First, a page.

The European Central Bank (ECB) raised its basic interest rates on Thursday by an unprecedented amount of 75 basis points and pointed to further increases, prioritizing the fight against inflation, despite the fact that the bloc’s economy is headed for a likely winter recession.
With inflation running at its highest level in half a century and approaching double digits, ECB leaders are concerned that rapid price growth could take hold, eroding the value of household savings and unleashing a spiral of prices and wages that is difficult to break.
Following the July rate hike, the ECB raised its deposit rate from zero to 0.75% and raised its main refinancing rate to 1.25%, its highest levels since 2011, with further increases expected in October and December.
“This important step advances the transition from the current highly flexible level of interest rates to levels that guarantee the timely return of inflation to the ECB’s medium-term target of 2%,” the central body said in a statement.
Monetary policymakers had wavered for weeks between a 50 and 75 basis point hike, but a new jump in headline and core inflation appears to have settled the debate as figures indicate price growth is filtering through. throughout the economy, which makes its eradication even more difficult.
In fact, the ECB has increased its inflation forecasts again, raising the outlook for 2023 from 3.5% to 5.5% and placing the 2024 rate at 2.3%, above its 2% target.
Markets were little surprised, however, as investors had already estimated the probability of a 75 basis point move at more than 80%, though economists polled by Reuters were more divided, showing only a slim majority expecting a move. major movement.
Despite the strong increase, further rate hikes are likely, according to the ECB.
“In the next meetings, the Governing Council plans to raise interest rates further to curb demand and protect itself from the risk of a persistent upward shift in inflation expectations,” the ECB added.
Ahead of the meeting, conservatives at the ECB feared that anything short of a sharp rate hike would indicate the ECB was not serious about its inflation-fighting mandate, which is officially its only goal.
There is a risk that already high long-term inflation expectations could rise, leading to a loss of confidence in the ECB and raising questions about the bank’s inflation targeting framework.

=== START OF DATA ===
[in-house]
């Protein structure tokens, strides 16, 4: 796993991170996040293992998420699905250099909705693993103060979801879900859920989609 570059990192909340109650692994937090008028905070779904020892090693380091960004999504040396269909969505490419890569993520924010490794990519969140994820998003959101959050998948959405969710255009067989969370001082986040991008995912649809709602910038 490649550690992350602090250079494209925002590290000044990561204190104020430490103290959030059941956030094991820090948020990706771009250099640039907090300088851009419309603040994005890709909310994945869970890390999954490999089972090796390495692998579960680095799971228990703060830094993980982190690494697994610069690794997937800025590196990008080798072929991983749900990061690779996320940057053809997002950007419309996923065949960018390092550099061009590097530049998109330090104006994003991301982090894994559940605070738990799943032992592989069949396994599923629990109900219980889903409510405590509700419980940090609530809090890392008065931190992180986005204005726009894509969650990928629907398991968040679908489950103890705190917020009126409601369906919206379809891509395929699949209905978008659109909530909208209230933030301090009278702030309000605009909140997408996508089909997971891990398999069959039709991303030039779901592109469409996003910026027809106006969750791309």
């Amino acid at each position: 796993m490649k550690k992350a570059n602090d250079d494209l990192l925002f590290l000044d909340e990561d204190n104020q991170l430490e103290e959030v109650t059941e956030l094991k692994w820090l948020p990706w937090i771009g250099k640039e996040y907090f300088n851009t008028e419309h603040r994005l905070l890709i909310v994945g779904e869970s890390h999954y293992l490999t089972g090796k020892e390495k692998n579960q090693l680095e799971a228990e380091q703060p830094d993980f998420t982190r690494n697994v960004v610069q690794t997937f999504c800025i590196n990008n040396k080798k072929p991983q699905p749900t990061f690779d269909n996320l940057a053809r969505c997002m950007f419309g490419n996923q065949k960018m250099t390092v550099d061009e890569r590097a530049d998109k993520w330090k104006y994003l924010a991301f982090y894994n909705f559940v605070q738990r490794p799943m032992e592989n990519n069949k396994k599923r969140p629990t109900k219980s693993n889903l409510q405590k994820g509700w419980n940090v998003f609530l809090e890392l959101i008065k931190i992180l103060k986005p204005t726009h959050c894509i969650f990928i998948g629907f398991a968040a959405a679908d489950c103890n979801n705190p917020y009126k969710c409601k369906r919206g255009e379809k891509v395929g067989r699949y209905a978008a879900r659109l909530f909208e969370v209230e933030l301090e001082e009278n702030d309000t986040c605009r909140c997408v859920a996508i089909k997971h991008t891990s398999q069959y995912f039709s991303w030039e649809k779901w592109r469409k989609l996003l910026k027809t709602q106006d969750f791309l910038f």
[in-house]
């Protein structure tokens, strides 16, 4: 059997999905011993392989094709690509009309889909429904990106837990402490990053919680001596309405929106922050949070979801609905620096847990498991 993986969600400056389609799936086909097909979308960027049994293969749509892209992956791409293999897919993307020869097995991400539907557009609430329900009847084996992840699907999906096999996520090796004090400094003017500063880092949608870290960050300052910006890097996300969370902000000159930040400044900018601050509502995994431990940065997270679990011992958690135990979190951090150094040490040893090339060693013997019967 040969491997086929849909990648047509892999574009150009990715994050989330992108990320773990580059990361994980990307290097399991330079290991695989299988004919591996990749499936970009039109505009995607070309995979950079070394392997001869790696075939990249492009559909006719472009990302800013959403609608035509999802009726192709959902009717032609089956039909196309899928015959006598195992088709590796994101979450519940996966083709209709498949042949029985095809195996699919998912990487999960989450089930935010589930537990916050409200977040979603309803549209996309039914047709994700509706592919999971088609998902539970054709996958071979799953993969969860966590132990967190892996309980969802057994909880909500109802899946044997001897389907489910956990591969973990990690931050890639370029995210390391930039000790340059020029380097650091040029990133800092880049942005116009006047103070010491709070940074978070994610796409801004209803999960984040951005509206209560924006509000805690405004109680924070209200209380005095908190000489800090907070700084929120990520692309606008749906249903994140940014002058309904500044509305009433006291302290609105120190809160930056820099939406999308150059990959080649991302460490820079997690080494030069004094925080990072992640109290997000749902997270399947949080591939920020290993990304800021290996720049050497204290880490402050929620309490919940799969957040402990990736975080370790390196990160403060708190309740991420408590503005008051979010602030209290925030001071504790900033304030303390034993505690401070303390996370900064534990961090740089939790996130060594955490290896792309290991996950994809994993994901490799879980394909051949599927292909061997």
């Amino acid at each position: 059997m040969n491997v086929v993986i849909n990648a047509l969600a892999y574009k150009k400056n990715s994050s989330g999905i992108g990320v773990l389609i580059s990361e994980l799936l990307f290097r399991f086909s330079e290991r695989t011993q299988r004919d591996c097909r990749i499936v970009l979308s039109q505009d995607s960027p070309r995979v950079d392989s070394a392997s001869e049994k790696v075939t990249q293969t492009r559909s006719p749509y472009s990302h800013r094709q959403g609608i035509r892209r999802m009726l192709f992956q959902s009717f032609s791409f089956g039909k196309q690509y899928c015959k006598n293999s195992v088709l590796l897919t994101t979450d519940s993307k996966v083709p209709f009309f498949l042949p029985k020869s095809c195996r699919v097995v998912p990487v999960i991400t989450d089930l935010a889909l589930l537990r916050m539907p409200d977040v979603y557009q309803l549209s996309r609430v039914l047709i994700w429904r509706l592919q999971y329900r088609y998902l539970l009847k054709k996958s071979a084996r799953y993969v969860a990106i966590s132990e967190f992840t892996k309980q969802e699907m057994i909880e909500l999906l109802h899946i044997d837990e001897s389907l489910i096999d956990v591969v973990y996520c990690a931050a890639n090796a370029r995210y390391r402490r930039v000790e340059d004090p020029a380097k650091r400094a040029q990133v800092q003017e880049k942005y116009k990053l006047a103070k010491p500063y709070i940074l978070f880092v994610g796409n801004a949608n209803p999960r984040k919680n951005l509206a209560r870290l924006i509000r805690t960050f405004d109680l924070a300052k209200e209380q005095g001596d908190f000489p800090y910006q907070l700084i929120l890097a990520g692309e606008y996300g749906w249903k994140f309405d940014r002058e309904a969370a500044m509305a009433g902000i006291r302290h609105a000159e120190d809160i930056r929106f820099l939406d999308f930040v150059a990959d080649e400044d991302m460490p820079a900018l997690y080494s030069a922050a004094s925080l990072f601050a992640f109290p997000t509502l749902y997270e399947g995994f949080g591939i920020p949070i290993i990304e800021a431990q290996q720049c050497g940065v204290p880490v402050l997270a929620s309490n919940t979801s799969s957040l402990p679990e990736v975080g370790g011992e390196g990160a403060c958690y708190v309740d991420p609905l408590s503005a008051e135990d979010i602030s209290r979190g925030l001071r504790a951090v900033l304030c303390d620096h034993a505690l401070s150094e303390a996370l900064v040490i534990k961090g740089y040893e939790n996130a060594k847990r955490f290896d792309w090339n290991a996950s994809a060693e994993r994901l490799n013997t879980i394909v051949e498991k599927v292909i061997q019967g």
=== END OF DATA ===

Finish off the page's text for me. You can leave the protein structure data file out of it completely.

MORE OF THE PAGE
A timid intervention could also weaken the euro and further boost inflation by making energy imports more expensive.
The euro has been languishing around parity with the dollar for weeks, not far from the two-decade low hit earlier this month.
This means that exports of all kinds of products, from oil to cars, are more expensive, which increases prices for the consumer.
Those responsible for the organization have also defended the need to bring forward the rate hikes, in part to send a strong signal about the central bank’s commitment to fighting inflation and, in part, to carry out most of the increases before the start of the recession is evident.
With high energy prices sapping purchasing power, a recession is virtually inevitable. However, monetary policy is largely powerless in the face of a supply shock-induced slowdown, reinforcing the case for hikes even if the economy suffers.
Some bank officials are now talking openly of a recession and the ECB’s new projections also show much lower growth in the coming years.
Still, some ECB leaders might even welcome a shallow recession that — given the current shortage of available labor — could provide relief to companies now struggling to find workers.
The bank sees the euro zone economy growing 3.1% this year and 0.9% in 2023. While the growth forecast for this year was raised slightly, it was sharply lowered for 2023.